Regulation of the Jun Transcription Factors in B Lymphocytes by the NEDD4 Family E3 Ubiquitin Ligase, Itch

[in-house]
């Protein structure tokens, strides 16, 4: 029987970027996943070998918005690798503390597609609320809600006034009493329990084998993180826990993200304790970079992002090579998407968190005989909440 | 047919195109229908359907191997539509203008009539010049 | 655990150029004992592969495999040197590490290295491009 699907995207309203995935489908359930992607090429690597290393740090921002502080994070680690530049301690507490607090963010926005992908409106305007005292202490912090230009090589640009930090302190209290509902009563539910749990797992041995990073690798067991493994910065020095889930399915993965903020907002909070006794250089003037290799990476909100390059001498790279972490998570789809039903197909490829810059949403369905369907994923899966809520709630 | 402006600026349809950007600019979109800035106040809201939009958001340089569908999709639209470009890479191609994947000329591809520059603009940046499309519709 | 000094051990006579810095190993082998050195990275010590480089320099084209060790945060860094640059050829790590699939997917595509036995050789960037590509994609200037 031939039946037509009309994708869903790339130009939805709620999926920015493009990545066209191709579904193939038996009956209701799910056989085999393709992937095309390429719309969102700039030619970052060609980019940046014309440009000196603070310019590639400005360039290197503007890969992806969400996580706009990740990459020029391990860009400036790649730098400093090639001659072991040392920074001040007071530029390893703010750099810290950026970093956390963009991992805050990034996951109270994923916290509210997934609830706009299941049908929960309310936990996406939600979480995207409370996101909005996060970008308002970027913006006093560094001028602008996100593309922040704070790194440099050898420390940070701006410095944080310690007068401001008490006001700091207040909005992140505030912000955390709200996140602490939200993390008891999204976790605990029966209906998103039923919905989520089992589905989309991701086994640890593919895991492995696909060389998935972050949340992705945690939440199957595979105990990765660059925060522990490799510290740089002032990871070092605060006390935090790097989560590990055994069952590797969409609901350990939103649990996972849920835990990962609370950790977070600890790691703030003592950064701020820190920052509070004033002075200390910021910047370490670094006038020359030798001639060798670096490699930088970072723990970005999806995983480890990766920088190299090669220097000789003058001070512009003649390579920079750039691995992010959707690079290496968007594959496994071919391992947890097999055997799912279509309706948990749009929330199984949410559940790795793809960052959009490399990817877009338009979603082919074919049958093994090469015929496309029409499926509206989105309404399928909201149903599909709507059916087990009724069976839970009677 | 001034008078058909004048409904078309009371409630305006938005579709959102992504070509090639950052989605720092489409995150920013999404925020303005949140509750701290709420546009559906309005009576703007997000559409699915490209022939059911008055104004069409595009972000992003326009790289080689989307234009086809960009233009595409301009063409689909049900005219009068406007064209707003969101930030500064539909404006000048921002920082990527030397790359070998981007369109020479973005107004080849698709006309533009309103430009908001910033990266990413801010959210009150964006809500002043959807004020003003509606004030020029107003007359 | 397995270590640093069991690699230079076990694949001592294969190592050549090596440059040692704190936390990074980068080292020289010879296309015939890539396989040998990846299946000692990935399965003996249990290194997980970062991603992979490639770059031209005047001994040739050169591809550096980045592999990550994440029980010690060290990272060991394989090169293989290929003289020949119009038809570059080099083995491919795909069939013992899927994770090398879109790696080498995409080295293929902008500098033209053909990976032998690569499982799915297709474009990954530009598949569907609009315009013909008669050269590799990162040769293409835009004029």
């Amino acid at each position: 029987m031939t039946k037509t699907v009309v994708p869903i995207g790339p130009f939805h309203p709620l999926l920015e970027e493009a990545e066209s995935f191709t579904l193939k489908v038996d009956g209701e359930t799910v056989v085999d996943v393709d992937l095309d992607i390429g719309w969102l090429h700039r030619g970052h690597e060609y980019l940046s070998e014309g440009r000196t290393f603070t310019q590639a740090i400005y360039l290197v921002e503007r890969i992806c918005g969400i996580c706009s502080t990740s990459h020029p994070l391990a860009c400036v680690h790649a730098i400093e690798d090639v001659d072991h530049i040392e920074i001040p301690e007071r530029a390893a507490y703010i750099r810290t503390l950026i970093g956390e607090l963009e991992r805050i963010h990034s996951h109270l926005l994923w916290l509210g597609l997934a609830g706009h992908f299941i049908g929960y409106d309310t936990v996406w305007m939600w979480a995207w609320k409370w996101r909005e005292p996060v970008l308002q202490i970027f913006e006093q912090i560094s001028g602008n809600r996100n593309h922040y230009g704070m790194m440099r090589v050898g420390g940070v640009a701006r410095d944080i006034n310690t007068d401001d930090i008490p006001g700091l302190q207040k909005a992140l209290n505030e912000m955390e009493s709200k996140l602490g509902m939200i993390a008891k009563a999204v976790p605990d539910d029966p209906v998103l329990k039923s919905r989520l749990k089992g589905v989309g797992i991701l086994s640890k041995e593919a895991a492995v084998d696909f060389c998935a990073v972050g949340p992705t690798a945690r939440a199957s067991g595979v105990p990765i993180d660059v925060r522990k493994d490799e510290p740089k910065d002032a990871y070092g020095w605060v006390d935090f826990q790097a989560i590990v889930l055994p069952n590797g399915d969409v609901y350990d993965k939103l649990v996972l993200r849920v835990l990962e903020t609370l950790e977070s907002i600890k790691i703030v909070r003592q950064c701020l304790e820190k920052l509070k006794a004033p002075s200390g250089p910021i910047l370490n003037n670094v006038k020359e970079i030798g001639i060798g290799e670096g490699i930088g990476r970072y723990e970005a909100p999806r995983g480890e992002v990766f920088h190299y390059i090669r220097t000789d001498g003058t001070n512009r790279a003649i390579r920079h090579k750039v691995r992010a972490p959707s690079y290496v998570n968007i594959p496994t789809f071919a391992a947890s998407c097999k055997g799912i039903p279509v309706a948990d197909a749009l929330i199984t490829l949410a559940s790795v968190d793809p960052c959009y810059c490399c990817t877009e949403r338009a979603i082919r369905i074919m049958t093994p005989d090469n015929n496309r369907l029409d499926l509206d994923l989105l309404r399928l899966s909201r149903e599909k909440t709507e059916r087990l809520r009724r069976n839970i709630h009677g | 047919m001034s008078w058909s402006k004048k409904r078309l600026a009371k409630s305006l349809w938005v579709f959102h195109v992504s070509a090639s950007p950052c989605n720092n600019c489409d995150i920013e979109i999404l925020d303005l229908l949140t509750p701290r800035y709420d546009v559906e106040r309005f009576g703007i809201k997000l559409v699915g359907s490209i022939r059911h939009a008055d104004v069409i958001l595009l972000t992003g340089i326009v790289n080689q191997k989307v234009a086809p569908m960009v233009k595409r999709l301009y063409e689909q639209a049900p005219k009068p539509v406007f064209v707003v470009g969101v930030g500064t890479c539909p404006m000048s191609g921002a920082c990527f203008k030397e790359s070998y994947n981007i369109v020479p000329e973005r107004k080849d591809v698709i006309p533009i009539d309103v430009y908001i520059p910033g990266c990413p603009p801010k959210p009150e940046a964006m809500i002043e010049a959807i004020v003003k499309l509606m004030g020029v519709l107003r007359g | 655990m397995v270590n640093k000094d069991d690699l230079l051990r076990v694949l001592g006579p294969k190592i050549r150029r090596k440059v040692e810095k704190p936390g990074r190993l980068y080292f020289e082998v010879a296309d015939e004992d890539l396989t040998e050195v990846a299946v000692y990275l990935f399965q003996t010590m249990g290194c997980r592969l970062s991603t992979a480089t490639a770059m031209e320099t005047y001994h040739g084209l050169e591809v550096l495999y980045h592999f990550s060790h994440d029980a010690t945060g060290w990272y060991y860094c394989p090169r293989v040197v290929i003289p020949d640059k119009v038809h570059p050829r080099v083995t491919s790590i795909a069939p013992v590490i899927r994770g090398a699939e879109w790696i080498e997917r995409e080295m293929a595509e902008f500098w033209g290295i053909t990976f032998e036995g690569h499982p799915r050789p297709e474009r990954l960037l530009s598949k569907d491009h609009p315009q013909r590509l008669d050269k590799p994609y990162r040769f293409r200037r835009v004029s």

Ubiquitin is a small protein found in all cells containing a nucleus. A key function for this protein is ubiquitylation, the process by which ubiquitin attaches to target proteins to “mark” them for degradation (breaking down) and removal from the cell. Ubiquitylation is an important process for maintaining proper levels of cellular proteins and removing mis-folded proteins to ensure proper cellular function and to prevent disease. E3 Ub ligases are important regulators of the ubiquitylation process because they select the specific proteins (substrates) that are to be degraded. Itch is an E3 Ub ligase that is important in the immune system, as mice deficient in Itch (Itchy mice) develop a fatal autoimmune-like disease. The Jun transcription factors, c-Jun and JunB, are found to be deregulated in the T cells of these mice, and this is believed to contribute to the disease. These proteins are also important for the proper function of B cells and their deregulation has been implicated in some B cell cancers, such as Hodgkin lymphoma. Joel Pearson is determining whether Itch also regulates the Jun proteins in B cells, and how this may contribute to the autoimmune-like disease of Itchy mice. He is also investigating whether Itch regulates the Jun proteins in B and T cell lymphomas where these proteins are expressed at unusually high levels. His hypothesis is that Itch is an important regulator of the Jun proteins in B cells. Furthermore, he believes that Itch is also an important regulator of the Jun proteins in B and T cell lymphomas where these proteins are over-expressed. Understanding how the Jun proteins are regulated in these cells is important for understanding how the autoimmune-like disease of Itch-deficient mice may arise. Deregulation of the Jun proteins also contributes to the pathogenesis of some types of B and T cell lymphomas. Because of this, understanding how they are regulated is important for understanding how these cancers arise and persist. It could also lead to the development of novel ways to treat these cancers.